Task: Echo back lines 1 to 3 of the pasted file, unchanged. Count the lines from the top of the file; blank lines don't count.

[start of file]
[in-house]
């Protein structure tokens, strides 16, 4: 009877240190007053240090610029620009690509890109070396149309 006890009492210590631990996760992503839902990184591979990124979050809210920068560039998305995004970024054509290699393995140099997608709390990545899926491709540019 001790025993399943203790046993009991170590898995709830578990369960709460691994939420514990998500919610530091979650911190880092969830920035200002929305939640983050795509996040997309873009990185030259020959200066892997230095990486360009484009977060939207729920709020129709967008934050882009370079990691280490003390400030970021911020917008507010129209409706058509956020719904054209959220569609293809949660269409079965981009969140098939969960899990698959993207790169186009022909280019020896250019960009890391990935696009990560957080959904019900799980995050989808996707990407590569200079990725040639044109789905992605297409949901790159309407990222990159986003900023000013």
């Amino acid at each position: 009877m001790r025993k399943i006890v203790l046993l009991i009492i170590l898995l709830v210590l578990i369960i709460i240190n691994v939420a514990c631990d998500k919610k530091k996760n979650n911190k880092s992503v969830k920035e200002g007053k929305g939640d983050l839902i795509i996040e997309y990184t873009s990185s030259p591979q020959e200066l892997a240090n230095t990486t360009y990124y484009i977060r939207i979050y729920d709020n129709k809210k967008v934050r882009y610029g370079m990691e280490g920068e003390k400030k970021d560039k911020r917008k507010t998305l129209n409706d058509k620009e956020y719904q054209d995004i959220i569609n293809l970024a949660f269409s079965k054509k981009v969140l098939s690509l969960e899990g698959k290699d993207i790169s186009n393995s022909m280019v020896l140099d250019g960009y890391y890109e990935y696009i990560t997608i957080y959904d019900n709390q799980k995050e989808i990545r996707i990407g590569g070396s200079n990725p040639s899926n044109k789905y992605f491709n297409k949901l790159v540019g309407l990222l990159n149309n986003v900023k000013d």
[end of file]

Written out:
[in-house]
């Protein structure tokens, strides 16, 4: 009877240190007053240090610029620009690509890109070396149309 006890009492210590631990996760992503839902990184591979990124979050809210920068560039998305995004970024054509290699393995140099997608709390990545899926491709540019 001790025993399943203790046993009991170590898995709830578990369960709460691994939420514990998500919610530091979650911190880092969830920035200002929305939640983050795509996040997309873009990185030259020959200066892997230095990486360009484009977060939207729920709020129709967008934050882009370079990691280490003390400030970021911020917008507010129209409706058509956020719904054209959220569609293809949660269409079965981009969140098939969960899990698959993207790169186009022909280019020896250019960009890391990935696009990560957080959904019900799980995050989808996707990407590569200079990725040639044109789905992605297409949901790159309407990222990159986003900023000013």
């Amino acid at each position: 009877m001790r025993k399943i006890v203790l046993l009991i009492i170590l898995l709830v210590l578990i369960i709460i240190n691994v939420a514990c631990d998500k919610k530091k996760n979650n911190k880092s992503v969830k920035e200002g007053k929305g939640d983050l839902i795509i996040e997309y990184t873009s990185s030259p591979q020959e200066l892997a240090n230095t990486t360009y990124y484009i977060r939207i979050y729920d709020n129709k809210k967008v934050r882009y610029g370079m990691e280490g920068e003390k400030k970021d560039k911020r917008k507010t998305l129209n409706d058509k620009e956020y719904q054209d995004i959220i569609n293809l970024a949660f269409s079965k054509k981009v969140l098939s690509l969960e899990g698959k290699d993207i790169s186009n393995s022909m280019v020896l140099d250019g960009y890391y890109e990935y696009i990560t997608i957080y959904d019900n709390q799980k995050e989808i990545r996707i990407g590569g070396s200079n990725p040639s899926n044109k789905y992605f491709n297409k949901l790159v540019g309407l990222l990159n149309n986003v900023k000013d």